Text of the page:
Stop victim blaming — it's a terrible look

Person holding cold beer plastic cup on a music festival.

Reports of people being spiked are emerging as clubs reopen to the public - Credit: Getty Images/iStockphoto

Lots of people in Norwich are getting spiked on nights out.

But what happens when we report it?

Despairingly, we get a bunch of comments from ill-informed idiots saying they “should have known better” - or “were asking for it” by getting too drunk in the first place.

If you’re one of the select few who dabble in such thoughts, I want to ask you a simple question: do you need psychiatric help?

It’s positively archaic to think that when someone is targeted for whatever reason by a predatory creep who has nothing better to do it was somehow their fault.

Nobody asks to be spiked. Nobody asks to be raped. Nobody asks to face sexist abuse or unwanted touching in public places.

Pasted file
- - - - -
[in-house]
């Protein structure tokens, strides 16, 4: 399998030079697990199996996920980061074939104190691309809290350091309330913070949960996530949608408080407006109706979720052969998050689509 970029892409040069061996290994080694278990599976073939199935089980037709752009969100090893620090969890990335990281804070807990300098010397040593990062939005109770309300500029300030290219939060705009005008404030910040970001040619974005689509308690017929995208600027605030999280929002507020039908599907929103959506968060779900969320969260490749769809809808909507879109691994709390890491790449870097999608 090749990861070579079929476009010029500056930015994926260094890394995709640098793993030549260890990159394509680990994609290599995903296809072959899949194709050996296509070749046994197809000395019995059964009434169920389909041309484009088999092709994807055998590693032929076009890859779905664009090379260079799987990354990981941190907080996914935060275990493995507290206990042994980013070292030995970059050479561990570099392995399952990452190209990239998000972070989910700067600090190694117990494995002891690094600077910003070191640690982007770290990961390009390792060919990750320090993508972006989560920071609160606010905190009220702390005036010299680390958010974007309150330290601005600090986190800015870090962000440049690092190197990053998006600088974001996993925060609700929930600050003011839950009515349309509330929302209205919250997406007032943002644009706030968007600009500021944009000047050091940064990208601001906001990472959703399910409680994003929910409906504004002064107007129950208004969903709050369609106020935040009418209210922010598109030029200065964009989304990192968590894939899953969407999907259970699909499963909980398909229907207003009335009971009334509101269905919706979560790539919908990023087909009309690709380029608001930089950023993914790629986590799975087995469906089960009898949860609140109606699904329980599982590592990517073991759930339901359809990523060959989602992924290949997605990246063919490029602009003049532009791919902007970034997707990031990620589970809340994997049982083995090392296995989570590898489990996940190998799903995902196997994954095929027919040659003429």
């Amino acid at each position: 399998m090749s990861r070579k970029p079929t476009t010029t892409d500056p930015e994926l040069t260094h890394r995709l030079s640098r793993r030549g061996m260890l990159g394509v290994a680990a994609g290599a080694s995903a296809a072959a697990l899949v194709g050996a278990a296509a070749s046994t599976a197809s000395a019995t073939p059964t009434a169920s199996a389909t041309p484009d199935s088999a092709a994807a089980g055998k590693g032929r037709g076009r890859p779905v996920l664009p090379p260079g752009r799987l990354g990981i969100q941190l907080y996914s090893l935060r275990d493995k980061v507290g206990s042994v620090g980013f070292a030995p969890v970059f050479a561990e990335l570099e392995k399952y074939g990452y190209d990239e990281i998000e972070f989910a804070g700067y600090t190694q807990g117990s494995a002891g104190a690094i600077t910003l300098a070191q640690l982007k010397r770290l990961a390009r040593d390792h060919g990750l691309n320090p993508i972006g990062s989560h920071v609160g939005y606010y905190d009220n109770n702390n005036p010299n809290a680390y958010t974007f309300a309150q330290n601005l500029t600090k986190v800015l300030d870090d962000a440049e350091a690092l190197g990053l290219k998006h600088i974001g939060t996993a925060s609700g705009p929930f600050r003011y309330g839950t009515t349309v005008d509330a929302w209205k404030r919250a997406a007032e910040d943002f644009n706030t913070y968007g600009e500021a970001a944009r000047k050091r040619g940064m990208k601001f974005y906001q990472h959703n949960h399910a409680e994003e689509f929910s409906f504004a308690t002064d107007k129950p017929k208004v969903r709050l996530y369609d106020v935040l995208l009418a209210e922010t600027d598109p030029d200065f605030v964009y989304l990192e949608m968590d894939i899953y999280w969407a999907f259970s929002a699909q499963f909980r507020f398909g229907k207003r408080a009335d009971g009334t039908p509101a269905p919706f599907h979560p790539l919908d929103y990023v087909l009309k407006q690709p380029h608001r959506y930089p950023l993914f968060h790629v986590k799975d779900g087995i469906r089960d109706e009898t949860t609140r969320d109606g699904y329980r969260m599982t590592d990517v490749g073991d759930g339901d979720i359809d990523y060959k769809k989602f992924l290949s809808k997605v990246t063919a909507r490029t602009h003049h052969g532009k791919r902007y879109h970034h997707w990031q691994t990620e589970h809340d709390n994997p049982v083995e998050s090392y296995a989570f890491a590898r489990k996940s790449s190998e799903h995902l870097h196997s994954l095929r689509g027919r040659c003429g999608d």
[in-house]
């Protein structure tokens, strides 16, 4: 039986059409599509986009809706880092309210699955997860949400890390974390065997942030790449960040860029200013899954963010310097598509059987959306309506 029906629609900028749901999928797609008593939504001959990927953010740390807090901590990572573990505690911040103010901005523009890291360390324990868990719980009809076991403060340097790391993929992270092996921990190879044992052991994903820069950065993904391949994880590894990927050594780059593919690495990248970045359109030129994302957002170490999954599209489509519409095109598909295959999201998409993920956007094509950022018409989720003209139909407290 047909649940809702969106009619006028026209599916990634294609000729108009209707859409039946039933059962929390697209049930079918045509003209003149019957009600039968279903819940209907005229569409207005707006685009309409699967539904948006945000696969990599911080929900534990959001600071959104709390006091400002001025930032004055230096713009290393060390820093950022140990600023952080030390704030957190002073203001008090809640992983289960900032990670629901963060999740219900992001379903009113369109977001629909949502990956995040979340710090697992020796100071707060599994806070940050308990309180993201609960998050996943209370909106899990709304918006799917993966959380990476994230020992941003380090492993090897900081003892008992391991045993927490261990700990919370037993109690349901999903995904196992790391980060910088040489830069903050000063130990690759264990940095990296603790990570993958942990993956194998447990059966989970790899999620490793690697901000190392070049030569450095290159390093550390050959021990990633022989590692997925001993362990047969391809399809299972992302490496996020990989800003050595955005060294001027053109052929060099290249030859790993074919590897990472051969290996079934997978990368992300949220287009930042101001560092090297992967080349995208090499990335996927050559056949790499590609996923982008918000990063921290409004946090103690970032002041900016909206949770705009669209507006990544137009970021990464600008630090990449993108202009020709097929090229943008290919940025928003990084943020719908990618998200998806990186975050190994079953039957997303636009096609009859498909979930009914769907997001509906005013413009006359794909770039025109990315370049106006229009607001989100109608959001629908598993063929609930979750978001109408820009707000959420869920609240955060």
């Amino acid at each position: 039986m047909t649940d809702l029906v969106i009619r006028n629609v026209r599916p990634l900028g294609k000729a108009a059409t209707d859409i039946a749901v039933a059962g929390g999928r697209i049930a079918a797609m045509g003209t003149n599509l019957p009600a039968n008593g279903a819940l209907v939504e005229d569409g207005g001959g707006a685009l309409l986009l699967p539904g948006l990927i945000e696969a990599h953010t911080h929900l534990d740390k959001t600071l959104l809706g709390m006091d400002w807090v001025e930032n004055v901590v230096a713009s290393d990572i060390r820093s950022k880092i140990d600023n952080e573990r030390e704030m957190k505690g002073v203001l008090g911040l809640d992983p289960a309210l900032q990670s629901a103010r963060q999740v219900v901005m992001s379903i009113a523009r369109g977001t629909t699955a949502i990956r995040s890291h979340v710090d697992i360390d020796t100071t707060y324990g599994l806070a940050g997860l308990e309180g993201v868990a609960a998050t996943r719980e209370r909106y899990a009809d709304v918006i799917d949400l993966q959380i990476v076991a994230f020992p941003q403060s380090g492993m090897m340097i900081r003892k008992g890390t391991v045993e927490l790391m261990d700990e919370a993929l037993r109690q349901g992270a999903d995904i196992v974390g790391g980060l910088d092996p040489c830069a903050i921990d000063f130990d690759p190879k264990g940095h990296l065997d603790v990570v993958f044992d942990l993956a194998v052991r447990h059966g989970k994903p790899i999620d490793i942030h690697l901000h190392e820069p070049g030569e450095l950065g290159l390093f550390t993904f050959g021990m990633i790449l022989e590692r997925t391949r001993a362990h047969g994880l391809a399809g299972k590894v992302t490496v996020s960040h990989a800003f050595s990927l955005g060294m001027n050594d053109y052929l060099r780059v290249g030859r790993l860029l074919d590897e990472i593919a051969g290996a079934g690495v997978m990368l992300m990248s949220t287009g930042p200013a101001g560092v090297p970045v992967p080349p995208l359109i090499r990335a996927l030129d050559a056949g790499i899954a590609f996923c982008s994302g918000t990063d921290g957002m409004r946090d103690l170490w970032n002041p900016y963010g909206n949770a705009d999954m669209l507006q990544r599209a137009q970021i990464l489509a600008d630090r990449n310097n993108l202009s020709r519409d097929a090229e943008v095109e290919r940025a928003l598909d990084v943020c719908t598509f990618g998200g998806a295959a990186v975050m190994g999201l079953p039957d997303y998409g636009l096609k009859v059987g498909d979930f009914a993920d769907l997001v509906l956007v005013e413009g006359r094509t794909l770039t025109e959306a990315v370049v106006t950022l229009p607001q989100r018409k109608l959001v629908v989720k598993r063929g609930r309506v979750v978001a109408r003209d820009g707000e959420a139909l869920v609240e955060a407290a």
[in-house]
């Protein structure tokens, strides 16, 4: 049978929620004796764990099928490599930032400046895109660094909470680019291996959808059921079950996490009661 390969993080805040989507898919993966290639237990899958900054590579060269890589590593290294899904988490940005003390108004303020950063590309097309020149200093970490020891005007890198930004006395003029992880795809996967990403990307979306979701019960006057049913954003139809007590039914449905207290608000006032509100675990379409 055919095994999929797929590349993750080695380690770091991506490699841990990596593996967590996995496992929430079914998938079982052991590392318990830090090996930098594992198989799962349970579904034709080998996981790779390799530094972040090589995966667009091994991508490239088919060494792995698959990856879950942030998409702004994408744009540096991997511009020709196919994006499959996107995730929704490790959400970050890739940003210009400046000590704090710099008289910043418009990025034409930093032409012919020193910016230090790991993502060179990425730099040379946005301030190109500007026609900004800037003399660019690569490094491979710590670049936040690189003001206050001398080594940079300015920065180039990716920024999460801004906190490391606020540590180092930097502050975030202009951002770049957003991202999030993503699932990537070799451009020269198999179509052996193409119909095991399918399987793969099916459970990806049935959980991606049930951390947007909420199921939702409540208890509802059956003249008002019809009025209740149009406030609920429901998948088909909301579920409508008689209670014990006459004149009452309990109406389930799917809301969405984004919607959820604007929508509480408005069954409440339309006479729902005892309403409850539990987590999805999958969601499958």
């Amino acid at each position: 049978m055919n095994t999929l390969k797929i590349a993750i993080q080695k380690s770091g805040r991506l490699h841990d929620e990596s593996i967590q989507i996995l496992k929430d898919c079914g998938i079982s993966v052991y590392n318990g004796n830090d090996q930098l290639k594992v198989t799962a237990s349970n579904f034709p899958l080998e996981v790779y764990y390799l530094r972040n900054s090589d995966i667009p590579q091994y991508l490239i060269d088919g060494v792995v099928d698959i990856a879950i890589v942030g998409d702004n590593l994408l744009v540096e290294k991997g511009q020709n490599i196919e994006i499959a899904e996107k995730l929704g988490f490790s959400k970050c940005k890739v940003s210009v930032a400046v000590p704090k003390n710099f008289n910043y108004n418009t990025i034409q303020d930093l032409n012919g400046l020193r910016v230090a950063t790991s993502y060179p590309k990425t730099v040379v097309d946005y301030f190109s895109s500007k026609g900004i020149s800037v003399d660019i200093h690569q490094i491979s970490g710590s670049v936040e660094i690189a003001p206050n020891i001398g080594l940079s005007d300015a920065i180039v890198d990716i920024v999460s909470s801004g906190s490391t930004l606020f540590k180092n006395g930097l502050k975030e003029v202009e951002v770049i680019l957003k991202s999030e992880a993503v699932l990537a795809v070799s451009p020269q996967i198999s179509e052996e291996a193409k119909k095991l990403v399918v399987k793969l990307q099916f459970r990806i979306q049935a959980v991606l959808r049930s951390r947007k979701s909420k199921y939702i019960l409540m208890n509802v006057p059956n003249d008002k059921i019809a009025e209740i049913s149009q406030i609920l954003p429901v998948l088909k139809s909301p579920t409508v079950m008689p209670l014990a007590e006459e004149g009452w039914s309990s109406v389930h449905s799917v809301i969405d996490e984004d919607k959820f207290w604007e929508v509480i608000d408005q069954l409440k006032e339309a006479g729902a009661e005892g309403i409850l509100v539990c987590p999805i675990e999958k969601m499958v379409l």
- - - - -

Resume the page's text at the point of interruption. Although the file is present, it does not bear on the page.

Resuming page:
Alice Schollar, the N&N nurse who ended up in A&E after someone slipped ketamine into her drink, was still feeling the effects almost a week later because her body reacted so badly to the drug.

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Her airway nearly collapsed and her heart-rate dropped to an uncannily low rate.

Alice Schollar

Alice Schollar, a nurse at the NNUH, ended up in Resus after she was spiked with ketamine - Credit: Alice Schollar

You think she wanted that to happen? That she was truly “asking for it?”

In general, what someone is wearing, how they acted and how much they drank has nothing to do with anything.

People can do whatever they want when they want, and they should be able to do it without fear of some disgusting lowlife punishing them for having a good time.

Besides, victim blaming is an incredibly ugly look.

It makes you seem defensive. That you’re some kind of weird apologist for the people who do go round spiking drinks and tarnishing this wonderful city’s reputation of being a safe and welcoming place to live.

So maybe before you speak or comment, take a long hard look at yourself and just zip it instead.